Monday, 24 August 2009

Monsoons, slums and the waiting game

The first thing on waking up. The last thing on going to sleep. When you wake up in the middle of the night, it's there, like a shadow, spreading itself over your supine body. It doesn't go away. There's always a tinge of it, whether you are watching a film: yes, I remember him like that too. Reading a book, concentration is lacking. How can you work, you ask yourself. You have to get on and try to push the thoughts to the back, so that they don't take precedence over everything. Then it's a Pyrrhic victory because then the overriding emotion is guilt. Guilt that it ever happened. Guilt that you were a party to it and guilt that it takes so much of you and that those who deserve equal sentiments are denied.

A young Australian intern at the neurological hospital in Delhi emailed us. 'The past few days,' she wrote, 'he's been very manic, aggressive and agitated, as you no doubt know and today he's quite a bit calmer. This is definitely due to his medications. Today was the first day that he's not been delusional.' This morning Ragesh called and Zach tried to speak with Sam. Pointless, as he was so full of these delightful meds that he was unable to articulate a word, save for asking for Sam and Rickey to 'take him out for a meal.' He doesn't, therefore, seem to be in a place yet where he knows what's happening. I doubt that it's the meds doing this, it's where his head is.

There's really nothing that we can do from this end. Phone calls to the hospital are difficult to arrange because the consultant has his own methods of doing things. He has his various hospital consultation hours and then the time that he spends at Zach's hospital is spread out between the number of patients there. We'd like to know what's happening, though. Be brought up to date. Find out whether there's some light at the end of the tunnel, although I know from past experience, that this is just the beginning and it's going to take weeks.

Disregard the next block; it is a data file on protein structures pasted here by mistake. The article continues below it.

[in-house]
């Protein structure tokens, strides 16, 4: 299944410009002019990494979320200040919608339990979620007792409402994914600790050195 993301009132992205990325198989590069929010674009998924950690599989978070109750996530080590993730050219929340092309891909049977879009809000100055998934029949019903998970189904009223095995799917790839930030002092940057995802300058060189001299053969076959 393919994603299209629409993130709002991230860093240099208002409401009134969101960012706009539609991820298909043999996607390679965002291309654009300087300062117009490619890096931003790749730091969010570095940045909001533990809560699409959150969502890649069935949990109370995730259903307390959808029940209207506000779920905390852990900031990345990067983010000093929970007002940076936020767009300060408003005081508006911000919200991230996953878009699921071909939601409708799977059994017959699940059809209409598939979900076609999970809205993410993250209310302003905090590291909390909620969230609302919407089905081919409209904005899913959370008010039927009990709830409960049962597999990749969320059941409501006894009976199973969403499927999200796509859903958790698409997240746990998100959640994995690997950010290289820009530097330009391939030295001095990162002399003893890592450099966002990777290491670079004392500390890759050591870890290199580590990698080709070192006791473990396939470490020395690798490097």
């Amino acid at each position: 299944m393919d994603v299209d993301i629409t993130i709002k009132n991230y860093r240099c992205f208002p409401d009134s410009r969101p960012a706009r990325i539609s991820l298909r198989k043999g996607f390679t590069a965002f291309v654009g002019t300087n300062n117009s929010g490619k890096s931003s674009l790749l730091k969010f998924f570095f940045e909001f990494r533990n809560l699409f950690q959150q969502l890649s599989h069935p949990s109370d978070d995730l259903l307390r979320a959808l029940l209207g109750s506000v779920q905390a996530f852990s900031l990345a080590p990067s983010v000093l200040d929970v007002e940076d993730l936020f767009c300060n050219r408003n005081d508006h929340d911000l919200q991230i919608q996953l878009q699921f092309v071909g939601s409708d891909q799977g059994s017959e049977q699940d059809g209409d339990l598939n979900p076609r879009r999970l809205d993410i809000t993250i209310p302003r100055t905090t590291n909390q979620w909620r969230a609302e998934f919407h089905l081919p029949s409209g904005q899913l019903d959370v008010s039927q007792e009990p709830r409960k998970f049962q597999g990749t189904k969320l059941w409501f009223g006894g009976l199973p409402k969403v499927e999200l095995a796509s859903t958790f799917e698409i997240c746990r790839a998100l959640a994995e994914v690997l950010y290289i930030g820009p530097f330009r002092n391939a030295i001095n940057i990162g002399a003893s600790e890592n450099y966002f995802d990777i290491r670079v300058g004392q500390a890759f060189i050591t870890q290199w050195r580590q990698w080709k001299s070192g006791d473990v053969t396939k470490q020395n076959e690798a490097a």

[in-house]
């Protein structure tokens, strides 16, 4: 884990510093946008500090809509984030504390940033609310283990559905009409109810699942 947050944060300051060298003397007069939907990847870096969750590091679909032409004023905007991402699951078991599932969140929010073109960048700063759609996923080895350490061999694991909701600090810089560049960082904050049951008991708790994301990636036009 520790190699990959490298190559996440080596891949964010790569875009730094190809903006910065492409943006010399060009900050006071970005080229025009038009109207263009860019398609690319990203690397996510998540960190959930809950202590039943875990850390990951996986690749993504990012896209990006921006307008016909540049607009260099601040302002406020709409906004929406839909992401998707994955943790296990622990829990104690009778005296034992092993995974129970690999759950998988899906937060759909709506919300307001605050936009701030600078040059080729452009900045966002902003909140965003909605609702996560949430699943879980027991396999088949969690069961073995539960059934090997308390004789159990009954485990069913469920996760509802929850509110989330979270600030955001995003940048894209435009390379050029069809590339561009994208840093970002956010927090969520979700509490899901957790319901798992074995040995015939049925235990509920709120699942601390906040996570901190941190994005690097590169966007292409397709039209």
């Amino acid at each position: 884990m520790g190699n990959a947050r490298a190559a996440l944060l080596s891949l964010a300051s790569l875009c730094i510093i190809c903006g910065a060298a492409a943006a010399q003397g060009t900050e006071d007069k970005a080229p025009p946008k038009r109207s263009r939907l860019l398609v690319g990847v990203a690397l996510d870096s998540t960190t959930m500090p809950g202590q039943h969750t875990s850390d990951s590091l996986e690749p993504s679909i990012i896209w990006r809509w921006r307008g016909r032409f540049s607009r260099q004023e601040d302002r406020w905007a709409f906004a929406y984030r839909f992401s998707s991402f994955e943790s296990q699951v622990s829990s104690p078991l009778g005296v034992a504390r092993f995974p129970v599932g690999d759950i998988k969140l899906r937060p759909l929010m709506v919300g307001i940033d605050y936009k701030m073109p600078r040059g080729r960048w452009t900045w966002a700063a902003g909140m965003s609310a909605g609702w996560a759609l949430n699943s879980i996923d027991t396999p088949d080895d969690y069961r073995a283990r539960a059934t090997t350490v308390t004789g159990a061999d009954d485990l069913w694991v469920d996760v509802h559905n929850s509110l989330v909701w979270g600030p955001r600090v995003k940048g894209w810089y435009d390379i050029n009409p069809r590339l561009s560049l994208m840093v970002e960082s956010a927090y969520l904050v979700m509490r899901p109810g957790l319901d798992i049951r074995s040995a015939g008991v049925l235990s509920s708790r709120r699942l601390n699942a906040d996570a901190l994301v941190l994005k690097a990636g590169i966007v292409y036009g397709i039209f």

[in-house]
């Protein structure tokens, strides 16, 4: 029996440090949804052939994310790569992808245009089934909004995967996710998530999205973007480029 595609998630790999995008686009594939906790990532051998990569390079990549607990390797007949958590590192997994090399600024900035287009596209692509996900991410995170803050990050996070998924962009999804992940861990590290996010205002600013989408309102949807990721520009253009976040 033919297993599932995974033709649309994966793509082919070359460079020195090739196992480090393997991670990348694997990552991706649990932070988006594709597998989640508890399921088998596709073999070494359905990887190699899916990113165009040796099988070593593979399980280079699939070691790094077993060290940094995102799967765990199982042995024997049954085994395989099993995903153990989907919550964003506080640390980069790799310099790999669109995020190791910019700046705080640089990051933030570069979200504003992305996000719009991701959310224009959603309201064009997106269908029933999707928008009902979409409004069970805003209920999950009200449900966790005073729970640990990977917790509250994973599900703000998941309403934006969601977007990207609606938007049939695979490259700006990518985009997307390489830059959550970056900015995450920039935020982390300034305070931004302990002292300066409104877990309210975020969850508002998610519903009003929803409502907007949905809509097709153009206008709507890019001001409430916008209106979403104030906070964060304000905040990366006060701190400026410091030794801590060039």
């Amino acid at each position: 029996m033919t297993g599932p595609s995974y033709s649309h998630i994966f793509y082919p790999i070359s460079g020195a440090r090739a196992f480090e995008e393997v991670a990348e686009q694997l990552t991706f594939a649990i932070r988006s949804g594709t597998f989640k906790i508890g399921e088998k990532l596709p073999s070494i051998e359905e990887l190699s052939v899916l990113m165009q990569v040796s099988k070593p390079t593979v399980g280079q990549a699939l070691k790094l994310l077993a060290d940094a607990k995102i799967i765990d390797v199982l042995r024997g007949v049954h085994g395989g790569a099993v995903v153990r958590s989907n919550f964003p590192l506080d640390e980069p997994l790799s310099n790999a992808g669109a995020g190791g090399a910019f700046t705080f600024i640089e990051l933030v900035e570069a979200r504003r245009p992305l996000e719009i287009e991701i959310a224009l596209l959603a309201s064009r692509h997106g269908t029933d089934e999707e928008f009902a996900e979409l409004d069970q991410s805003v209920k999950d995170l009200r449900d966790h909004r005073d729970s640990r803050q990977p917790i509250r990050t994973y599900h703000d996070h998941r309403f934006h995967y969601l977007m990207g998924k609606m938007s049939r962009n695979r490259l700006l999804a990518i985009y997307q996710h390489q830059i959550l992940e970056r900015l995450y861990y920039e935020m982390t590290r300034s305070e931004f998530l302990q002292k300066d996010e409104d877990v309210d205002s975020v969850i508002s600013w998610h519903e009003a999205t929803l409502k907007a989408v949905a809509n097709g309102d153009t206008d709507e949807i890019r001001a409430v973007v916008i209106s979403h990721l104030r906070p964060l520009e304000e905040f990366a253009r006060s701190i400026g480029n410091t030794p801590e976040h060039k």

From mixed messages by way of Ragesh last week, Sam got the impression that maybe Ragesh wouldn't last the distance, notwithstanding his sudden increase in wealth; that the time spent with Zach was so fraught, that it wouldn't even be worth his new status. However Rickey spoke with Ragesh and somehow Ragesh's fears have been allayed - for now.

So the monsoon continues its downpours onto the sodden Delhi streets and the malodorous and monstrous slums that abut the hospital and we wait, all the while our waking moments are wondering and imagining how things are there and whether it was all worth it.

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